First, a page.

— A state Senate panel Tuesday advanced an ethics-reform package aimed at keeping South Carolina legislators from investigating themselves and that would broaden income-disclosure requirements. Senators are amending what the House sent them last week. Critics pushing for reform hope the continued process leads to a stronger bill.Legislators have one month left in the regular session.

Senate Judiciary Chairman Larry Martin, R-Pickens, acknowledged Tuesday that it will be hard to get final approval between the chambers in time, particularly since the Senate will be tied up next week with debating the budget. He called a full Judiciary Committee meeting Thursday in hopes of moving the ethics bill to the floor.

Both parties called ethics reform a top priority before the session started. But there was little movement until last month. That’s when House leaders worked out a compromise that could make it to the Senate before a legislative deadline for bills to be approved this year.

Unlike the House plan, the bill headed to the Senate Judiciary Committee overhauls the makeup of the state Ethics Commission board and puts that agency in charge of investigating possible ethics violations by legislators.

The measure keeps House and Senate ethics committees in place but changes their roles. The legislative panels would publicly determine how to punish their members for non-criminal allegations only after the commission does its work and finds probable cause a violation occurred. Criminal matters would be forwarded to the attorney general’s office.

Sen. Chip Campsen, R-Isle of Palms, said his plan ensures an independent investigation while avoiding constitutional questions.

Critics backing reform favor abolishing the legislative ethics panels completely, saying legislators can’t adequately police their colleagues. But many legislators who disagree point to a clause in the state constitution that says each chamber is responsible for disciplining its members.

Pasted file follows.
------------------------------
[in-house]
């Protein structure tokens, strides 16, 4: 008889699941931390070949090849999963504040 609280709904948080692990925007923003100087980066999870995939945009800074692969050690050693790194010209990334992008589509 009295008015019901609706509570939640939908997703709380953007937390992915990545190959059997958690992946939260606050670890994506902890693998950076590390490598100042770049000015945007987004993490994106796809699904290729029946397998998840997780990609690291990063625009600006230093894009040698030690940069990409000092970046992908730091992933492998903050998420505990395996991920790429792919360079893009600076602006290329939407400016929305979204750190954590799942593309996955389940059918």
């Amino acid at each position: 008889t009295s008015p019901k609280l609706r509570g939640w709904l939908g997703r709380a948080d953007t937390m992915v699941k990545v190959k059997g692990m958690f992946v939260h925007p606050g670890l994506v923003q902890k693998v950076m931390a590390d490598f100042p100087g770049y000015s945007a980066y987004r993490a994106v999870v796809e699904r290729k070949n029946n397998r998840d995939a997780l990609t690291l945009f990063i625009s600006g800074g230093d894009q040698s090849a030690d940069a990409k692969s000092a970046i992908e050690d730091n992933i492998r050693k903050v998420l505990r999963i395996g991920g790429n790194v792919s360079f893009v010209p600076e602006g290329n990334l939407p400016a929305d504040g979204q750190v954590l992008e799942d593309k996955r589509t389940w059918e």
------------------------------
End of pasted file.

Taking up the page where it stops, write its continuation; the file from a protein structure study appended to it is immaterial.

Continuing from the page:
“This avoids a big fight over amending the constitution,” Campsen said.

He criticized the House plan as neither creating an independent investigative body nor finding a way around the constitutional issue.

The House approved a measure creating a joint House-Senate ethics committee composed of eight legislators and eight people they select, with both parties equally represented. It would leave the state Ethics Commission responsible for overseeing ethics issues of non-legislative campaigns.

Campsen’s plan reconstitutes the commission’s board, with the House and Senate each appointing two people and the governor naming four. Currently, the governor appoints all of the State Ethics Commission’s nine board members.

The Senate also amended income disclosure rules. Public officials would have to reveal not only their sources of income, including — as the House did — contracts with private companies, but also who pays their spouse and business.

Campsen wanted also to require politicians to post the amounts that private sources pay, but that proposal failed.

Sen. Brad Hutto said disclosing how much a spouse’s job pays, for example, doesn’t provide worthwhile information to the public, but it does raise privacy concerns.

“How much money she makes is not anybody’s business because it doesn’t make a difference,” said Hutto, D-Orangeburg. “You know enough to know there’s a conflict of interest without disclosing salaries.”

Campsen agreed the most important thing was to disclose the source, to show when a potential conflict of interest exists. The amount only comes into play if it’s an outrageous sum, he said.

“The amount is really about whether it passes the smell test,” he said.